Sunday, March 30, 2014
A light hearted meditation on god's anger management issues, genocide, the Catholic church's ponzi scheme, incomprehensible angry Sydney anglicans, and hog castration ...
(Above: the pond channels Rusty, and genocidal, vengeful gods with anger management issues, thanks to Robert Crumb)
Amongst the many tidbits that have emerged during the inquiry into child abuse, this one caught the eye:
The Sydney Catholic archdiocese controls funds worth more than $1.2 billion and has regularly made multi-million dollar tax-free profits.
The royal commission into child sex abuse heard the archdiocese banked surpluses of between $7.7 million and $44 million between 2004 and 2007, a period during which the Catholic church was aggressively defending a claim for $100,000 brought against it by former altar boy John Ellis. (Sydney church's $1.2b wealth revealed)
Now this won't be news to anyone with contact with the church - the gay priest in the pond's extended family leads a fine old life, with the occasional international junket, and nothing wrong with that. Well the gay bit ...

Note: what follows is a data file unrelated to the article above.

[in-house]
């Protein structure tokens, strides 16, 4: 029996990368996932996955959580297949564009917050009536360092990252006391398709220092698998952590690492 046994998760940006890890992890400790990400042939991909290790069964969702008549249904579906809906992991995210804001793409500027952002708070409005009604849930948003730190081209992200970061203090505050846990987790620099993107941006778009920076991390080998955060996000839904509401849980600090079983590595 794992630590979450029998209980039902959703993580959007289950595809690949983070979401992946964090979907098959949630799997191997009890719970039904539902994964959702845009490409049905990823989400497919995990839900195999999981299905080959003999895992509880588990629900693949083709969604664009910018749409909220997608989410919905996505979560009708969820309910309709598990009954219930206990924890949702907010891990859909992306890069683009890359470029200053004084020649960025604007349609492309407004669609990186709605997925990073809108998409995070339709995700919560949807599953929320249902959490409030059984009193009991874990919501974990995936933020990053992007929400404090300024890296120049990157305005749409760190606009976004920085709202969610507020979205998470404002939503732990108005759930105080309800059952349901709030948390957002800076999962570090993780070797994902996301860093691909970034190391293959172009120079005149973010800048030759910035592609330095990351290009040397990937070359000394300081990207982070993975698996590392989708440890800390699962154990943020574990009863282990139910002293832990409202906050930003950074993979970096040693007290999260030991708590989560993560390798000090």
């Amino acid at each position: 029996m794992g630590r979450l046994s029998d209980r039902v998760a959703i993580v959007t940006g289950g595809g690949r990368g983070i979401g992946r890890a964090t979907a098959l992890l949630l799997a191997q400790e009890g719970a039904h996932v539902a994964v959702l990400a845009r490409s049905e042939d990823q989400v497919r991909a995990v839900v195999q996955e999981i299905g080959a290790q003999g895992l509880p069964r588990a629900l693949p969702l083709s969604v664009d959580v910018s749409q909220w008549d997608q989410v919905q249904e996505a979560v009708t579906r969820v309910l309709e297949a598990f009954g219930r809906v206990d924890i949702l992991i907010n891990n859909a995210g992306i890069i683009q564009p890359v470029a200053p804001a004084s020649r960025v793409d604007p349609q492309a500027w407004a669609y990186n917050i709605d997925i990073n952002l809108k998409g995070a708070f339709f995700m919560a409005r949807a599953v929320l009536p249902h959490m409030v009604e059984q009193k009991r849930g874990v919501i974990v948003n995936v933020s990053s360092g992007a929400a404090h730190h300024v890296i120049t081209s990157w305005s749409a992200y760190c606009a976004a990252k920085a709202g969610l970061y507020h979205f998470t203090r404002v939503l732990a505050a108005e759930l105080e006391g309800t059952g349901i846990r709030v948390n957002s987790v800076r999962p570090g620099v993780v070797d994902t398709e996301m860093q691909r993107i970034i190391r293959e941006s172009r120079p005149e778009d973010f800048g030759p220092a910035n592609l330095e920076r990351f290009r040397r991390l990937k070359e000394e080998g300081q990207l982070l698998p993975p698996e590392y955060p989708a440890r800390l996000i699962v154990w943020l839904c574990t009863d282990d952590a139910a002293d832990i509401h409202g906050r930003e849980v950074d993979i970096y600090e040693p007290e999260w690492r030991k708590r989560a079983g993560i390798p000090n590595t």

What's astonishing is that this ponzi scheme could keep operating on a tax-free basis, while making offers that the most basic consumer protection legislation would find misleading and deceptive.
When the pond last checked, not a single customer had returned to report on what life was actually like in heaven and/or hell, or the Motel 6 of purgatory, or even limbo, before it was abolished ... (and if you got sent to limbo before it got abolished, do you get a refund?)
The entire business model is built on ways to secure an eternity of heaven and avoid an eternity of hell.
Yet the behaviour of the people who run the church seems designed to guarantee them a life in hell, or at the very least, a very long time in purgatory.
How is this Christian?
Sydney Archdiocese business manager Danny Casey told the commission on Tuesday that the church's funds, worth $1.24 billion, included extensive property holdings and cash and were ultimately controlled by the archbishop.